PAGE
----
The University of Southampton
Engineering

Research project: Infrastructure monitoring using passive remote imagery

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The proposed research seeks to develop a cost-effective monitoring system using PInSS-BSAR to measure surface variations, with specific application to linear infrastructure such as roads and railways, and their associated embankment and cutting slopes. The prototype device will be verified against existing conventional surface displacement instrumentation already installed to monitor two large failing infrastructure slopes.  

Project Overview

Overview

Large engineering structures such as railway and highway earthworks, bridges, pipelines and dams may need to be monitored for a number of reasons. These include general performance monitoring and providing a warning of incipient or actual failure (e.g. a landslip). New infrastructure construction projects, particularly large basements and tunnels in urban areas, may require extensive monitoring systems to enable the resulting ground displacements to be measured and compensated for where necessary. The cost of such monitoring, especially over large geographical areas which may be remote or inaccessible, is significant.

More efficient monitoring and early warning systems have the potential to save large sums of money, and even human life. One of the most effective ways of assessing the performance of infrastructure is to measure surface variation (displacement) and relate instability or loss of performance to the rate of change of this variation. A number of technologies are currently used for surface variation measurement; these include extensometers, D-GPS systems, prism monitoring, reflectorless laser systems, photogrammetry, and interferometric linear ground based synthetic aperture radar. All of these systems have advantages and limitations. Many are expensive, some only operate over limited distances, others require installations to monitor particular locations (such as reflectors), and some will not operate in the dark or in poor weather.

The use of satellite imagery offers the potential for cost-effective measurement of surface variations. Spaceborne Interferometric Synthetic Aperture Radars (InSAR) make use of orbiting satellites to image a given area. Images from successive passes of the satellite can be used to calculate ground displacements. The primary drawback with spaceborne InSAR surface change detectors is that they were developed for global, rather than local, area monitoring purposes and have a long satellite revisit time. Another potential problem is that using only one or two satellites, an area of interest could be in an electromagnetic shadow (i.e., the satellite cannot illuminate the area due to an obstacle blocking the satellite signal). This can occur especially in urban areas or hilly terrain. Recent advances have enabled the development of a subclass of InSAR using ground surface mounted receivers, the Passive Interferometric Space-Surface Bistatic Synthetic Aperture Radar (PInSS-BSAR).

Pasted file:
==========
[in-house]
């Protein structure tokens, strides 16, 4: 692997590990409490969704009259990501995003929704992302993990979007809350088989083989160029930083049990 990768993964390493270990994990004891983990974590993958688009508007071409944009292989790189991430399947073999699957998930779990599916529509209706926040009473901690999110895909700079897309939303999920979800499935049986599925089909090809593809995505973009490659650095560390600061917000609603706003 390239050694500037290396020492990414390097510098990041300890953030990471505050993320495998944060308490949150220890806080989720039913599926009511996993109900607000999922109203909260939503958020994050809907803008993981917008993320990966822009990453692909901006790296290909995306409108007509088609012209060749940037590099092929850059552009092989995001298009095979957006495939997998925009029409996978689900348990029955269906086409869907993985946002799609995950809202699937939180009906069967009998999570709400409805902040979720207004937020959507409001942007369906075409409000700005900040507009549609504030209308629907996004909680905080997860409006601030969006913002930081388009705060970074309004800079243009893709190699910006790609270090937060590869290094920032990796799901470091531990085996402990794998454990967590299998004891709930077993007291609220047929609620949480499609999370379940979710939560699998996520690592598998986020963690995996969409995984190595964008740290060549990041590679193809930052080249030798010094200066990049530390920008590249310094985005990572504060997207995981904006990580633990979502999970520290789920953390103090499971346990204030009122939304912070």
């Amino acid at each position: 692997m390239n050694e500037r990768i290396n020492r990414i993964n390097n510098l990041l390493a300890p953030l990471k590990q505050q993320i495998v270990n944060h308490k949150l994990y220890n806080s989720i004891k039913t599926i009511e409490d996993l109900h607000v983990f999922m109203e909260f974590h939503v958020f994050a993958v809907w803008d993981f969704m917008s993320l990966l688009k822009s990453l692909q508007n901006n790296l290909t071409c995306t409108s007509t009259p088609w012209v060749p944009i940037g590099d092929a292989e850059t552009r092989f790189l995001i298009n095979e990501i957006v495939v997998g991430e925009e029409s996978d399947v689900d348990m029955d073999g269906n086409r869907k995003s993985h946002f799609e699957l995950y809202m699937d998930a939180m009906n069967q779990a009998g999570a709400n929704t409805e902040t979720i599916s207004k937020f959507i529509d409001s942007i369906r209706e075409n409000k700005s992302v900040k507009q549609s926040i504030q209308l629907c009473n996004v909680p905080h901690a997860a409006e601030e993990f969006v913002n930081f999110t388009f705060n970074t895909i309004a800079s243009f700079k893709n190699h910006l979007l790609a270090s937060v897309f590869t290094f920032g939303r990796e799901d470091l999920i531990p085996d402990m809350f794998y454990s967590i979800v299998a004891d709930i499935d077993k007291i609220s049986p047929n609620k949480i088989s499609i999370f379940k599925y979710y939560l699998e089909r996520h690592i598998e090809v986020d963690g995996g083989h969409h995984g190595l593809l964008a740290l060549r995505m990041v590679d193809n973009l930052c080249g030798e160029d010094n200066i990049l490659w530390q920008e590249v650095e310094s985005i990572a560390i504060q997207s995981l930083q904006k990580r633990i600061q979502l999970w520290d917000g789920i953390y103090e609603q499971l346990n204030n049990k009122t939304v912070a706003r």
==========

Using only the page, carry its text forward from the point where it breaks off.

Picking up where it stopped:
The PInSS-BSAR topology has a stationary receiver fixed on the ground, with the imaging antennae pointed towards the area of interest. A satellite moving relative to the surface generates an electromagnetic ranging signal illuminating the observation area. The signal is reflected by the earth's surface, and received by the radar antennae. By using two antennae, one fixed above the other, it will be possible to calculate the change in displacement in the vertical direction. PInSS-BSAR is best utilised using non-cooperative transmitters, i.e. satellites being used for other purposes. Global Navigation Satellite Systems, such as GPS and Galileo provide large numbers of non-geostationary, simultaneously operating satellites above the horizon, which illuminate a particular region at different angles. At any time, the satellites should cover the entire surface of the planet without any points in electromagnetic shadow. The range of such as system is expected to be kilometres, and its ability to monitor continuously will provide effective early warning of excessive displacements.

The proposed research seeks to develop a cost-effective monitoring system using PInSS-BSAR to measure surface variations, with specific application to linear infrastructure such as roads and railways, and their associated embankment and cutting slopes. The prototype device will be verified against existing conventional surface displacement instrumentation already installed to monitor two large failing infrastructure slopes.

 

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